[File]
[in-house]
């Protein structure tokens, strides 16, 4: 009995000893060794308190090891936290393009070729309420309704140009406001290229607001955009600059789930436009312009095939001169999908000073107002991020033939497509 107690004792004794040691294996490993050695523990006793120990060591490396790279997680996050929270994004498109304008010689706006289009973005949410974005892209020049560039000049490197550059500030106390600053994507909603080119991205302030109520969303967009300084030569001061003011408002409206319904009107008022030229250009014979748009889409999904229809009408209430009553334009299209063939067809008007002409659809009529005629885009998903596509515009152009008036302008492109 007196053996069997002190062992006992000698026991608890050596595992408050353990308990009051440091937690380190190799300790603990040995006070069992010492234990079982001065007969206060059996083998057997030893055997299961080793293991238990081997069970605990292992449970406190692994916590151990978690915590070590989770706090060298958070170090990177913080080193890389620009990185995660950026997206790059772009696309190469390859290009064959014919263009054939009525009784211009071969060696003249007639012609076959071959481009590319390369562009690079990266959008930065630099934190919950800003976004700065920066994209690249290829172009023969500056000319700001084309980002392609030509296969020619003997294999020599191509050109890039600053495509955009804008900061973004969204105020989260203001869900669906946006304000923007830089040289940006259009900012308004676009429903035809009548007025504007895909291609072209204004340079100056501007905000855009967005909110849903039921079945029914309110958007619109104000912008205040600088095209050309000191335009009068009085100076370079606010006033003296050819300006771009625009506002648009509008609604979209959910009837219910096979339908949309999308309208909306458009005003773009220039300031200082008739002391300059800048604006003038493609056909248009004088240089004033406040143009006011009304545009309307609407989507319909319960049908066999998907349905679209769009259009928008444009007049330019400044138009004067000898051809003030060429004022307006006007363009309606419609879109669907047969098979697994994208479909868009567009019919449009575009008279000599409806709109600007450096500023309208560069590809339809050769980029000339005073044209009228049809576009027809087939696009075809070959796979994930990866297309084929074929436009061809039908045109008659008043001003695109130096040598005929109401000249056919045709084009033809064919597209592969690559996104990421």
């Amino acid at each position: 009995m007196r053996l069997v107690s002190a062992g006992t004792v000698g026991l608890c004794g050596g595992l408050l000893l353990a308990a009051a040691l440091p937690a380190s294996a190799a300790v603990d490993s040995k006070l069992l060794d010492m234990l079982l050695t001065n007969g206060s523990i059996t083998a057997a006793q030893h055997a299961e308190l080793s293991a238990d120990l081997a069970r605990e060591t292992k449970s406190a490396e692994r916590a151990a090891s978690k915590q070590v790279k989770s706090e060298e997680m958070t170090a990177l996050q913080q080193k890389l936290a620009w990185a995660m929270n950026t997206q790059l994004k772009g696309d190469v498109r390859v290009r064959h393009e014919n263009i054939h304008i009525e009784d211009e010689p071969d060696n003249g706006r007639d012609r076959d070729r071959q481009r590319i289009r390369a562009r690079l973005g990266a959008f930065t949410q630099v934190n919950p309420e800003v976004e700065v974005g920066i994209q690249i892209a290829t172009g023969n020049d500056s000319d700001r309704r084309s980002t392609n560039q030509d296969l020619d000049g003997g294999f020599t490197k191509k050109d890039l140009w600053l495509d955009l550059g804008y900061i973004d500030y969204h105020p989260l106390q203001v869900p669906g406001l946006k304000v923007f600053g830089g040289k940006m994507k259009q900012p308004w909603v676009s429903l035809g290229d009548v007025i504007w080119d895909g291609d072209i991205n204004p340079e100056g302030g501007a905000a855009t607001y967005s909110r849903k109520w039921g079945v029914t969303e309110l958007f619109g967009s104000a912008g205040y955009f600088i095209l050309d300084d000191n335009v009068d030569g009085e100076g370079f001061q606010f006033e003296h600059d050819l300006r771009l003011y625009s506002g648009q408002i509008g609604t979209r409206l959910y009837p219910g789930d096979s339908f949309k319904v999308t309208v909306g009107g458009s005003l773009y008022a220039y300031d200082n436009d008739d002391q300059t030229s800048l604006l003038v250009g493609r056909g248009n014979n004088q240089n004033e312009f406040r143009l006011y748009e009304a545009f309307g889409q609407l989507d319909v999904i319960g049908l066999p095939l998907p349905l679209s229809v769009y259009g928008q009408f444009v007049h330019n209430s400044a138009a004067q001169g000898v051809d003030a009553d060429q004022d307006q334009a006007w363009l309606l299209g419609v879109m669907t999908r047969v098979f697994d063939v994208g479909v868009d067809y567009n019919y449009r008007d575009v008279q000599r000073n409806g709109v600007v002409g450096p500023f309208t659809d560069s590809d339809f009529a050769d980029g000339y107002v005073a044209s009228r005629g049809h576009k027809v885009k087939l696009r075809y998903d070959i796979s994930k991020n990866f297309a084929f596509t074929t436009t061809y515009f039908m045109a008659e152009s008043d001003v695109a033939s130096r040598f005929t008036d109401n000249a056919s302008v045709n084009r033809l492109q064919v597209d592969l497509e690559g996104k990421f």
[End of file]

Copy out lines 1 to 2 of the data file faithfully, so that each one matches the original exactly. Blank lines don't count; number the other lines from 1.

[in-house]
């Protein structure tokens, strides 16, 4: 009995000893060794308190090891936290393009070729309420309704140009406001290229607001955009600059789930436009312009095939001169999908000073107002991020033939497509 107690004792004794040691294996490993050695523990006793120990060591490396790279997680996050929270994004498109304008010689706006289009973005949410974005892209020049560039000049490197550059500030106390600053994507909603080119991205302030109520969303967009300084030569001061003011408002409206319904009107008022030229250009014979748009889409999904229809009408209430009553334009299209063939067809008007002409659809009529005629885009998903596509515009152009008036302008492109 007196053996069997002190062992006992000698026991608890050596595992408050353990308990009051440091937690380190190799300790603990040995006070069992010492234990079982001065007969206060059996083998057997030893055997299961080793293991238990081997069970605990292992449970406190692994916590151990978690915590070590989770706090060298958070170090990177913080080193890389620009990185995660950026997206790059772009696309190469390859290009064959014919263009054939009525009784211009071969060696003249007639012609076959071959481009590319390369562009690079990266959008930065630099934190919950800003976004700065920066994209690249290829172009023969500056000319700001084309980002392609030509296969020619003997294999020599191509050109890039600053495509955009804008900061973004969204105020989260203001869900669906946006304000923007830089040289940006259009900012308004676009429903035809009548007025504007895909291609072209204004340079100056501007905000855009967005909110849903039921079945029914309110958007619109104000912008205040600088095209050309000191335009009068009085100076370079606010006033003296050819300006771009625009506002648009509008609604979209959910009837219910096979339908949309999308309208909306458009005003773009220039300031200082008739002391300059800048604006003038493609056909248009004088240089004033406040143009006011009304545009309307609407989507319909319960049908066999998907349905679209769009259009928008444009007049330019400044138009004067000898051809003030060429004022307006006007363009309606419609879109669907047969098979697994994208479909868009567009019919449009575009008279000599409806709109600007450096500023309208560069590809339809050769980029000339005073044209009228049809576009027809087939696009075809070959796979994930990866297309084929074929436009061809039908045109008659008043001003695109130096040598005929109401000249056919045709084009033809064919597209592969690559996104990421």